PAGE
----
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In the Guardian:

Margaret Atwood's latest novel, Oryx and Crake , is not, she insists, "science fiction" but "speculative fiction". It is a distinction she has also made about her earlier dystopian book, The Handmaid's Tale (1985), currently being staged as an opera in London.
"Science fiction has monsters and spaceships; speculative fiction could really happen," she explains. Her work is always researched: Oryx and Crake, a novel blending a biological apocalypse with a genetically engineered genesis, acknowledges a number of personal debts in terms of research and background, but also scrupulously offers a list of documentary sources at a web address.


And then there's the Radio 4 review, from people who clearly have never read any other science fiction. Or paid attention to science news for the last five years.
 
 
 
 
 
 
She's the annoying woman who always talks about her work beng "speculative fiction" isn't she? I'm sure she's annoyed me in the past :/
who used to do the same thing, when she lived
I thought you were into the concept of speculative fiction, as opposed to science fiction.
But only the Niall definition of spec fic!

I think it's more the dismissal of science fiction as "monsters and spaceships" which to me feels like a writer embarassed to be writing scifi.
no great book has ever been written about monsters or spaceships.

Exercise. Name ten for each.

SciFi Pride!
In the Harrison Classification (which is, of course, the One True Classification), science fiction is a subset of speculative fiction. Atwood is using science fiction as a derogatory term. I don't like that.
The OUSFG conditioning clearly works!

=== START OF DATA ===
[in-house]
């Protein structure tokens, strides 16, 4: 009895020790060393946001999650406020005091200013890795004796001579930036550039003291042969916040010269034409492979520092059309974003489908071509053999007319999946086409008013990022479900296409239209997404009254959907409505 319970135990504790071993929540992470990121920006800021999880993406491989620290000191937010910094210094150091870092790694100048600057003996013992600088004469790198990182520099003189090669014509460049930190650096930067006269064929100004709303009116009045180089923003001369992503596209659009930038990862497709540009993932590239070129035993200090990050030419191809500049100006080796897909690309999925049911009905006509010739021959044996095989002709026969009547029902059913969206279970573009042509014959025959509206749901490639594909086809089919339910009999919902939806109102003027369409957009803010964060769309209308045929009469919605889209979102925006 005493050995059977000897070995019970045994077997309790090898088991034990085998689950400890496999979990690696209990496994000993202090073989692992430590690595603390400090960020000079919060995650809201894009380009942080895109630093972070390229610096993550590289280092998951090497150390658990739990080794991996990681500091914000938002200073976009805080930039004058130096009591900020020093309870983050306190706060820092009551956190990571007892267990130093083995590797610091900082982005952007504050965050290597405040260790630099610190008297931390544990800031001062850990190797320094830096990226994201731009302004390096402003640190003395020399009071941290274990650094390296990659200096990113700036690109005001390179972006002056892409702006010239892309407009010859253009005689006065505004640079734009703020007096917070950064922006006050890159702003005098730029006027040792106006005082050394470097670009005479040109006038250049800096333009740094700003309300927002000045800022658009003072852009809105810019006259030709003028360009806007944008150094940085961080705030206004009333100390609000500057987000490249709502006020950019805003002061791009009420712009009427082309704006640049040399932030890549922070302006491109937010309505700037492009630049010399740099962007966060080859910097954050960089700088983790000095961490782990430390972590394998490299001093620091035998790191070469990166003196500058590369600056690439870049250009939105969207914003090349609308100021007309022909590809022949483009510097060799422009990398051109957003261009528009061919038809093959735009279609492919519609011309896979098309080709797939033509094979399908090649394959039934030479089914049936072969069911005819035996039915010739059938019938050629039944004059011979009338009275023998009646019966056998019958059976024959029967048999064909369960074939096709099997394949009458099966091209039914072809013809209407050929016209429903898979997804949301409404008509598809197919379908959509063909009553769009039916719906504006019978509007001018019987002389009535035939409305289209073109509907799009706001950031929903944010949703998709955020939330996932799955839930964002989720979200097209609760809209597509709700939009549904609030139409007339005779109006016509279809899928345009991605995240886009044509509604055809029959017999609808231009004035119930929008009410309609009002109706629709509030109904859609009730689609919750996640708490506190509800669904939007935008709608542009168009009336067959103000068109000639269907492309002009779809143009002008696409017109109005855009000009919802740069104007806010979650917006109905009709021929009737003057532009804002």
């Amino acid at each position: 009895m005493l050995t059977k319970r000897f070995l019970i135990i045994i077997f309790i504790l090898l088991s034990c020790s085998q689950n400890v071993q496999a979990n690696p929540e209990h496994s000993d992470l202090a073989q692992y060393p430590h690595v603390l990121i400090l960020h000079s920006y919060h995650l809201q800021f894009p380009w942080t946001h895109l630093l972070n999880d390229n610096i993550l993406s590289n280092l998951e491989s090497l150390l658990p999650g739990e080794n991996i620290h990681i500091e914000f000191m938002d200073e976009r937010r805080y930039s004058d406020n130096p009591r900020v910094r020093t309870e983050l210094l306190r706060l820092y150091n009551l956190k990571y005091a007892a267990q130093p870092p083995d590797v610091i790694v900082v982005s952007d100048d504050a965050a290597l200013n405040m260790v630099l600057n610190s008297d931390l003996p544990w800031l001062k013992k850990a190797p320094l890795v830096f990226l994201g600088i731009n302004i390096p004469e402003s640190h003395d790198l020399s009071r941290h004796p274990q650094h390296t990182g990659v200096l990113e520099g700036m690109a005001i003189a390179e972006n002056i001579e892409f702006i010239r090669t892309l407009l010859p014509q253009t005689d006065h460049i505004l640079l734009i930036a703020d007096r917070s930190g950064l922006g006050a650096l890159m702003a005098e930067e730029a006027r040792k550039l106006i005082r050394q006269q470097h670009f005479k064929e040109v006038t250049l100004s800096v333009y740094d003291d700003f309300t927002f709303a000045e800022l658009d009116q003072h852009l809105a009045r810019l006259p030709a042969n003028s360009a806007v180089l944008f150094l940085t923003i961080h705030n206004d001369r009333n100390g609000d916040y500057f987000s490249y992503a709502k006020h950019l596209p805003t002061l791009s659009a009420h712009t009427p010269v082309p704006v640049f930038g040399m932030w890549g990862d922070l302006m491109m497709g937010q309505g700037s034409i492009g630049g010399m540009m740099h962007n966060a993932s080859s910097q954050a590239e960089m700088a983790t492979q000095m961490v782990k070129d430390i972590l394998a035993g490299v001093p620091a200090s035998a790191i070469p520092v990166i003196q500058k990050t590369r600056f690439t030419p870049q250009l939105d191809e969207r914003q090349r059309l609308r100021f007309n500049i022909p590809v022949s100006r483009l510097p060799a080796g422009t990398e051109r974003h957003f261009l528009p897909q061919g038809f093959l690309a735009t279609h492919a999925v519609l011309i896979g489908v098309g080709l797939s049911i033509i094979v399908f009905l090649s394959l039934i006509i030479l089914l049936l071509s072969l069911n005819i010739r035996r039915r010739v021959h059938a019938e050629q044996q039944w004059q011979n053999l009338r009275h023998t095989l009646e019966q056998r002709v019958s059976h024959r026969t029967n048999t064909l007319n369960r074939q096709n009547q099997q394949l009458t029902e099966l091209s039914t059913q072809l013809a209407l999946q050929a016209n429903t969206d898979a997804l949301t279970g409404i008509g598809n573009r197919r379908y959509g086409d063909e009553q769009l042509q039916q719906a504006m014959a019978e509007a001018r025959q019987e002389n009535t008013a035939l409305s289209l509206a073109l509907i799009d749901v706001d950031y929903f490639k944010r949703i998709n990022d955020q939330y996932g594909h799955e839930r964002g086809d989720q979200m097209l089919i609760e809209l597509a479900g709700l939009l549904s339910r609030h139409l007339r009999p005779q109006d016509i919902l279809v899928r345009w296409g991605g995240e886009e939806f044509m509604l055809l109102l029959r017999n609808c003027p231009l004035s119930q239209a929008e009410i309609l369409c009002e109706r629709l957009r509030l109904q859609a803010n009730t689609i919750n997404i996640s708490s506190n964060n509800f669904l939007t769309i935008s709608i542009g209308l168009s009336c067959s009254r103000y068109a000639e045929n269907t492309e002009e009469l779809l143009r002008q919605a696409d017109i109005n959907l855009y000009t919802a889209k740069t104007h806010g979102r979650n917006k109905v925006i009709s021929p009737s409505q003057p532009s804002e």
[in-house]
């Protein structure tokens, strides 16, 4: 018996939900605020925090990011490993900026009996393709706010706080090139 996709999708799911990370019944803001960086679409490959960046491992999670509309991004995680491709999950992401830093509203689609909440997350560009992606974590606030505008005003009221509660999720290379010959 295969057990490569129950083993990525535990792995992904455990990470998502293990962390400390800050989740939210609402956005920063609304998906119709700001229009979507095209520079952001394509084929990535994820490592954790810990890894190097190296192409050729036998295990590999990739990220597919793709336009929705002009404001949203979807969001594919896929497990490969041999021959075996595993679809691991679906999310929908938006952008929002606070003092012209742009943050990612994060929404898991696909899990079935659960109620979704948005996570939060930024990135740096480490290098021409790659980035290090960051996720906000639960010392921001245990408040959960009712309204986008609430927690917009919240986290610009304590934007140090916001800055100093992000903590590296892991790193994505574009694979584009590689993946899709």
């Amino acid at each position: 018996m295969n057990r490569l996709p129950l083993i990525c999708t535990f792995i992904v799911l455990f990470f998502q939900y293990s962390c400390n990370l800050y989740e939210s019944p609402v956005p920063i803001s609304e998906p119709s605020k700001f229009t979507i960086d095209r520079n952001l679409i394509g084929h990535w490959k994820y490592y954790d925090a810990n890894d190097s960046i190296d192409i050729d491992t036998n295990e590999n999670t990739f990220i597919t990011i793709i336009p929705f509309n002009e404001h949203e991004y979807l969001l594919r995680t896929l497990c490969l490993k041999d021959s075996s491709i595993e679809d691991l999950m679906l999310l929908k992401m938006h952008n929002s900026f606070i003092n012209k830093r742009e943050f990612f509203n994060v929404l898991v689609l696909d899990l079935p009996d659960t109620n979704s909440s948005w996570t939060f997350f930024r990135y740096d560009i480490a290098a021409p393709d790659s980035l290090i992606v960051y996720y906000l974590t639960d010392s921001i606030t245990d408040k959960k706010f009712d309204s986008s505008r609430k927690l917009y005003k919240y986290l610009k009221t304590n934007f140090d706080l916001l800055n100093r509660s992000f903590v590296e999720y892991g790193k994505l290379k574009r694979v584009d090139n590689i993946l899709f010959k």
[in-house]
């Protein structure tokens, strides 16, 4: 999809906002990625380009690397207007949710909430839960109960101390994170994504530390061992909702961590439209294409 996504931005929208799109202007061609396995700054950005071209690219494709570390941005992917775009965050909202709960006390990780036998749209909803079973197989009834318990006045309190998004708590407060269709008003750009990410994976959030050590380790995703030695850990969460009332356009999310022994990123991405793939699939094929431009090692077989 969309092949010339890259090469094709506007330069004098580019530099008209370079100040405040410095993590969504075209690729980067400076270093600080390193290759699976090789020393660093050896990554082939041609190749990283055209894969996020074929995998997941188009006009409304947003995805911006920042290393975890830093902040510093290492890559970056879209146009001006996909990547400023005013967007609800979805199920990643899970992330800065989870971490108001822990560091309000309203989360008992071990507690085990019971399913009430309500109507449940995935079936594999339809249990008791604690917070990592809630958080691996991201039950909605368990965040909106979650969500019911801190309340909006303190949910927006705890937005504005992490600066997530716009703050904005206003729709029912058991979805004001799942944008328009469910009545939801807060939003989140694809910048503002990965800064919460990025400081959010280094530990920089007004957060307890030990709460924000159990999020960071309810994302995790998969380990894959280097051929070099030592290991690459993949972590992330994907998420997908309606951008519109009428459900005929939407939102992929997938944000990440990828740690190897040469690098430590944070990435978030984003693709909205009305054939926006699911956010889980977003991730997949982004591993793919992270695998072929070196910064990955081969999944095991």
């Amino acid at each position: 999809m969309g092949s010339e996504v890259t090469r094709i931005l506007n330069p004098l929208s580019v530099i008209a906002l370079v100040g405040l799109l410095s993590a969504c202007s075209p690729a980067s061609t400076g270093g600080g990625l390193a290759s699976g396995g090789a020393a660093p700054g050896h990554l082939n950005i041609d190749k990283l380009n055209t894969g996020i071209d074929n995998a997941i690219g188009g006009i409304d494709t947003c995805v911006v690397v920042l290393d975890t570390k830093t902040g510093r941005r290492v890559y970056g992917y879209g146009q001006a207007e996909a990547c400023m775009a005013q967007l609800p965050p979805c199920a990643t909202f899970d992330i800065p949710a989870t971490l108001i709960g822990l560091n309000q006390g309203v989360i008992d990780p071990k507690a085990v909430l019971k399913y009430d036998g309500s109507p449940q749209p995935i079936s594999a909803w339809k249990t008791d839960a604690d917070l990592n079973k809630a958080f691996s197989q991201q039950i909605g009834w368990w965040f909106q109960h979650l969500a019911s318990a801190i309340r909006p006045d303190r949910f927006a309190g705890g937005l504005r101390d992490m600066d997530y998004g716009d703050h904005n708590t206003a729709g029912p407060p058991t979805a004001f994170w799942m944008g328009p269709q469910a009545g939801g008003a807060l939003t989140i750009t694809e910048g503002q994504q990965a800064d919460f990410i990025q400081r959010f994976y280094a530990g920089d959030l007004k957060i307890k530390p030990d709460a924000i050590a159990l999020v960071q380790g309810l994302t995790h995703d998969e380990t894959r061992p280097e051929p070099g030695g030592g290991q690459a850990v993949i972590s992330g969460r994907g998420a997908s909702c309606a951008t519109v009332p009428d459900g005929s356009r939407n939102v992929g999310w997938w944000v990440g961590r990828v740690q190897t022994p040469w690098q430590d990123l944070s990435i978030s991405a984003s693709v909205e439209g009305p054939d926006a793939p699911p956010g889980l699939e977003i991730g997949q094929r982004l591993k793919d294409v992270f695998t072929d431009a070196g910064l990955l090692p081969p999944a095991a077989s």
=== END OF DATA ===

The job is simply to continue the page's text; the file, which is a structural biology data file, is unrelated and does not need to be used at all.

Exactly. It doesn't flatter her in any way, and only serves to confirm stereotypes in the eyes of the literary establishment, not to mention the general, non-SF reading public. People who, if they like her books, would very, very likely enjoy a good deal of what SF has to offer.
where erotica is what I read, pornography what you read. Or everything I don't like. Or everything I'd rather didn't exist. Bloody ballocks, that's what it is. She'd probably argue that Frankenstein and 1984 aren't SciFi, too. Come on, hasn't gay rights taught anyone anything? You should reclaim the labels you fear, not deny them!

Silly people. I'm sure it's gone round journos that she hates her stuff being called Science Fiction, so they all try to mention it nowadays. Though I have to say that offering documentary sources to give yourself scientific validity is extrememly Sci-Fi behaviour, Margaret.

Also, is ayone else thinking, what, monsters and spaceships couldn't happen? Wow, mine that one for conspiracy theories.
That reminds me of the environmental scientists and policy wonks who dislike the term 'environmentalist' since they associate it with a bunch of protestors in trees.

It is derogatory, it is stupid, and it seems to be an entirely normal linguistic evolution.

The idiocy of distinctiveness perhaps?

(incidentally, Ra OUSFG conditioning!)

---
For an intelligent woman, she can be incredibly thick and small-minded.

"Science fiction has monsters and spaceships; speculative fiction could really happen"

Erm, spaceships, they do be existing. Monsters? That's more of a Fantasy spec. It's a view I might understand if we were talking about 1950's pulp SF, but good god, we've got through how many revolutions since then?

Her work is always researched: Oryx and Crake, a novel blending a biological apocalypse with a genetically engineered genesis, acknowledges a number of personal debts in terms of research and background, but also scrupulously offers a list of documentary sources at a web address.

..and again, read. more. scifi. I mean, seriously. Makes it sound as if SF authors just make things up as they go along, inventing things because they feel like it. There lies the realm of the Fantasy auteur.

Silly woman. Great author, will likely buy this but, but I'm still going to call 'The Handmaid's Tale' SciFi (of sociological ilk), and I strongly suspect this work will merrily sit in the same category.